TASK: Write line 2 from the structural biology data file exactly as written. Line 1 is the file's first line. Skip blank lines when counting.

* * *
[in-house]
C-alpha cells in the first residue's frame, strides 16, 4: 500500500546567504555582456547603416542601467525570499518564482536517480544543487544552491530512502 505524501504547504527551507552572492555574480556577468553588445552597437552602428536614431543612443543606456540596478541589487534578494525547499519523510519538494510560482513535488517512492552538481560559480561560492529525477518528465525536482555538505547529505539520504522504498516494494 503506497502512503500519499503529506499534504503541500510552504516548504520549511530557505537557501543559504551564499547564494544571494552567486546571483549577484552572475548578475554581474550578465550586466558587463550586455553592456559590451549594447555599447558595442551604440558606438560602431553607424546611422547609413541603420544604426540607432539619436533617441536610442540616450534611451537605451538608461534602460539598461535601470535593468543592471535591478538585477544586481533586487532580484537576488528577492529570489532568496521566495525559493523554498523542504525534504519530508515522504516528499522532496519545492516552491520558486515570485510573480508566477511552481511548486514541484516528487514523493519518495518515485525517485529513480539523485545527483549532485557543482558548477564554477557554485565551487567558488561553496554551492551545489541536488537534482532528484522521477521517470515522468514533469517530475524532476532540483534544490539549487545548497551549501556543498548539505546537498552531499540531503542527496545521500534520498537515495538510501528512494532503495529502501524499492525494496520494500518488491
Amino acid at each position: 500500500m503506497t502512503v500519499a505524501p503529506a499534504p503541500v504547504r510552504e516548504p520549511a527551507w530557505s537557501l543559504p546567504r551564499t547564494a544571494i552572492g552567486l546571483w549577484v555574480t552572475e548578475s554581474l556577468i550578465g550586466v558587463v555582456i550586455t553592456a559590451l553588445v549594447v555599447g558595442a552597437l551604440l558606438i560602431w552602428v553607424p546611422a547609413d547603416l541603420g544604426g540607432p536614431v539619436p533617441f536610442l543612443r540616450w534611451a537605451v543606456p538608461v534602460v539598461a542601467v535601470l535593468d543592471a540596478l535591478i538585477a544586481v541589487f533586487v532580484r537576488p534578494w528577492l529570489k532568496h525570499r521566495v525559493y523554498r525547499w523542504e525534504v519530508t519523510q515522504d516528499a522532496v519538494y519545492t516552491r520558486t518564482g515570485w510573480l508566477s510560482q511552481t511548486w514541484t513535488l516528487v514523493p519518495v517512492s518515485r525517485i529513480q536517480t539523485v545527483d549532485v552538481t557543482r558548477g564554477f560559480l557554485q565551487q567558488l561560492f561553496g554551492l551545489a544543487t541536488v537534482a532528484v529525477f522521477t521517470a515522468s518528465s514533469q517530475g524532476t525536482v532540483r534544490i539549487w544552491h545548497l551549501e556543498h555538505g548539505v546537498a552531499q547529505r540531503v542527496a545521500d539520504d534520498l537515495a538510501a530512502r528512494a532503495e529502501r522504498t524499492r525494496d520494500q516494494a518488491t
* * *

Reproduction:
C-alpha cells in the first residue's frame, strides 16, 4: 500500500546567504555582456547603416542601467525570499518564482536517480544543487544552491530512502 505524501504547504527551507552572492555574480556577468553588445552597437552602428536614431543612443543606456540596478541589487534578494525547499519523510519538494510560482513535488517512492552538481560559480561560492529525477518528465525536482555538505547529505539520504522504498516494494 503506497502512503500519499503529506499534504503541500510552504516548504520549511530557505537557501543559504551564499547564494544571494552567486546571483549577484552572475548578475554581474550578465550586466558587463550586455553592456559590451549594447555599447558595442551604440558606438560602431553607424546611422547609413541603420544604426540607432539619436533617441536610442540616450534611451537605451538608461534602460539598461535601470535593468543592471535591478538585477544586481533586487532580484537576488528577492529570489532568496521566495525559493523554498523542504525534504519530508515522504516528499522532496519545492516552491520558486515570485510573480508566477511552481511548486514541484516528487514523493519518495518515485525517485529513480539523485545527483549532485557543482558548477564554477557554485565551487567558488561553496554551492551545489541536488537534482532528484522521477521517470515522468514533469517530475524532476532540483534544490539549487545548497551549501556543498548539505546537498552531499540531503542527496545521500534520498537515495538510501528512494532503495529502501524499492525494496520494500518488491